Date of Award

6-2015

Degree Name

Master of Arts

Department

History

First Advisor

Dr. Edwin Martini

Second Advisor

Dr. Wilson Warren

Third Advisor

Dr. Mitch Kachun

Access Setting

Masters Thesis-Campus Only

Restricted to Campus until

6-15-2025

Abstract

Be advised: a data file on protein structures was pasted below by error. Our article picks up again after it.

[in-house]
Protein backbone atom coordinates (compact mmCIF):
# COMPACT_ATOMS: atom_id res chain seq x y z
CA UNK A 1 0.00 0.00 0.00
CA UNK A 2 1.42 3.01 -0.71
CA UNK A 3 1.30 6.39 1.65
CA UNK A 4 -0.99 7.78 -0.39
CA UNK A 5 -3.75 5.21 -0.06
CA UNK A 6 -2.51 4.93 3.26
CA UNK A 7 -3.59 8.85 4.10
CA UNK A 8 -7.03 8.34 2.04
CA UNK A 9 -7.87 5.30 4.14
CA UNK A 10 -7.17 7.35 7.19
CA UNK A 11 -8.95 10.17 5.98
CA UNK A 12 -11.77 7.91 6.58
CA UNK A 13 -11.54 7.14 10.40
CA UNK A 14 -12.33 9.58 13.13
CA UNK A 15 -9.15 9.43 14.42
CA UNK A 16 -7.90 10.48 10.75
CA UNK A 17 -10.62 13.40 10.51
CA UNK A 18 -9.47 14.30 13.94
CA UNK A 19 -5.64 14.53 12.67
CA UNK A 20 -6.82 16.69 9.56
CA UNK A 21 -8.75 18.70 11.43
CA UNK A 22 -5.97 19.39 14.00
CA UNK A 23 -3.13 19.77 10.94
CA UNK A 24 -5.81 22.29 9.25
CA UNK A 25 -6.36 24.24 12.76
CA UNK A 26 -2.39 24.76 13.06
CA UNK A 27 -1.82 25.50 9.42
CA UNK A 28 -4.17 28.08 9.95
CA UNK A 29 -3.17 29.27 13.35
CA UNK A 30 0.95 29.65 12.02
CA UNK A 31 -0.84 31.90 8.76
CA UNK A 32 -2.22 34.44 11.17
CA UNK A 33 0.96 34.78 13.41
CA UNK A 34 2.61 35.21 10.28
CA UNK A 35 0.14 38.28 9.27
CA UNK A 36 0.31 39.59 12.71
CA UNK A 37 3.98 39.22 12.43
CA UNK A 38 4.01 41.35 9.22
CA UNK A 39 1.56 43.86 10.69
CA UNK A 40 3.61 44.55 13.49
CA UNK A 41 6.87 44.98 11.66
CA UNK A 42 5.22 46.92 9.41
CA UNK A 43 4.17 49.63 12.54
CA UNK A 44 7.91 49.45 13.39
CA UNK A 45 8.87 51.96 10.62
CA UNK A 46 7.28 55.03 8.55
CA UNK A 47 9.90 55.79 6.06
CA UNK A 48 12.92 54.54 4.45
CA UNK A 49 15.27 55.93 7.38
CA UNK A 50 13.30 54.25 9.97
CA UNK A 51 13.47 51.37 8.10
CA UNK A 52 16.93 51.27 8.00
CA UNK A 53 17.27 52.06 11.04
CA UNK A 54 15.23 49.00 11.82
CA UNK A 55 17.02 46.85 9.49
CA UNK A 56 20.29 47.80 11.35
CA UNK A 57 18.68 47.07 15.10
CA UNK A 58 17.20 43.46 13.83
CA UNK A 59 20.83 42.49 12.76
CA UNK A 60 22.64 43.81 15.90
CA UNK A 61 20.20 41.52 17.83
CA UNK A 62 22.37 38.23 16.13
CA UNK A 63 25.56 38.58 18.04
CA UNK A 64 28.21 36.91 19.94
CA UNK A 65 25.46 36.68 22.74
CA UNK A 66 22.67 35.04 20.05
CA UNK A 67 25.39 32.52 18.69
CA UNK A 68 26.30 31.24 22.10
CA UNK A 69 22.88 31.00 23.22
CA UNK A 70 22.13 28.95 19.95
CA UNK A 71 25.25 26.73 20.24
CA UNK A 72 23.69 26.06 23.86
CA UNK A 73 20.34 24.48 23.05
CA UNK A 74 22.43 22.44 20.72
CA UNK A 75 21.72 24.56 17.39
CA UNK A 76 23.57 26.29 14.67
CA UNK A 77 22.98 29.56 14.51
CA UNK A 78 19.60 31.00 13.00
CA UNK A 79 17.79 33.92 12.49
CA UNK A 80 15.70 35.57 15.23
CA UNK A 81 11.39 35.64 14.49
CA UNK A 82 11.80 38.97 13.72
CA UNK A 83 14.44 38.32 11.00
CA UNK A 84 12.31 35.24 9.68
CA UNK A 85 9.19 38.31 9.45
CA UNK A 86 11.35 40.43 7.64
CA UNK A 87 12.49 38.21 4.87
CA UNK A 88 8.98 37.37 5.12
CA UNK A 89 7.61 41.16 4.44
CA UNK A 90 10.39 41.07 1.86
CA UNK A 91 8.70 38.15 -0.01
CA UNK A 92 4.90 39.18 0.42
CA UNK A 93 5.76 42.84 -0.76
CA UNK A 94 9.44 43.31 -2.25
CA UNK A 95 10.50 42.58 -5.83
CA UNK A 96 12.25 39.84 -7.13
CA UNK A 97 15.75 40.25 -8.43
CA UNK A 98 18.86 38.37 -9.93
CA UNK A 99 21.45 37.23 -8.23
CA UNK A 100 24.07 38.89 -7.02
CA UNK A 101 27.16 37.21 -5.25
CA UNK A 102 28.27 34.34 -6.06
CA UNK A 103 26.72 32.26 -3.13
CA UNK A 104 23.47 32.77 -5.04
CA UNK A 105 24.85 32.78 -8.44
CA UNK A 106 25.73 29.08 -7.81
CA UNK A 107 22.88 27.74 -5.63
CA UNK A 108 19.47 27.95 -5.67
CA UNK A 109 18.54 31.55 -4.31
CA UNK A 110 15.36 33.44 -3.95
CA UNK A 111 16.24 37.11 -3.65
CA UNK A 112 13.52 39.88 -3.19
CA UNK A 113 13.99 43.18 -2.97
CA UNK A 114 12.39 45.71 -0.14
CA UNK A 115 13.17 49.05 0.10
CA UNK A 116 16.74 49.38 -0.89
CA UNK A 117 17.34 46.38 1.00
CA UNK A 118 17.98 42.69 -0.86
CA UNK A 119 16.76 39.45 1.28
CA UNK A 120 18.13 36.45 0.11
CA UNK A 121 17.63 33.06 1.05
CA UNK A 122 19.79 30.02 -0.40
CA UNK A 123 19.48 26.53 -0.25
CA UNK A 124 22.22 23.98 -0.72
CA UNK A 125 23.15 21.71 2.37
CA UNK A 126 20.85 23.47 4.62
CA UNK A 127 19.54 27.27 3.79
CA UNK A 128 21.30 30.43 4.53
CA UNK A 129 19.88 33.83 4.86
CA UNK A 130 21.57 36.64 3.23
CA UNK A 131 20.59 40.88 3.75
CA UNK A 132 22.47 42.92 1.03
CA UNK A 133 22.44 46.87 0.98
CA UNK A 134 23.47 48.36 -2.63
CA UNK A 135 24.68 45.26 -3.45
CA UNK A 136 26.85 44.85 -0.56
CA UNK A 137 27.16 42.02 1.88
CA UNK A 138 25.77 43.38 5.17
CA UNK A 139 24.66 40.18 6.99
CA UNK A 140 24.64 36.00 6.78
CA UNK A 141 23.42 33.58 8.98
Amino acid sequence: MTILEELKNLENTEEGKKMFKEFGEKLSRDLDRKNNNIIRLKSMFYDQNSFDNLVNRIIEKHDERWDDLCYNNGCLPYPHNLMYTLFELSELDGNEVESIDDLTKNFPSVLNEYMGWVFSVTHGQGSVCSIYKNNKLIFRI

I argue that the Southern political realignment and the national conservative movement shaped and was shaped by country artists and their songs released during World War II, the Korean War, and the Vietnam War. I also argue that including country music offers valuable contributions to the work of history and memory scholars, showing how country artists used memory to cope with and interpret current events, and how war inspired uses of memory in country music. During World War II, country artists established a national reputation for political activism and laid the foundation for how the genre would respond to future wars. Gene Autry and Roy Acuff used memory of World War II in songs defending General Douglas MacArthur after his 1951 dismissal by President Harry S. Truman. In the 1960s, country built firm alliances with politicians including Richard Nixon while defending the military and denouncing war protesters, sometimes using memory to communicate their messages. By the early 1970s, two super-hits, “Where Have All Our Heroes Gone?” and “Battle Hymn of Lt. Calley,” demonstrated country music’s influence in rallying the conservative masses, culminating in 1980 with Ronald Reagan’s election as president.

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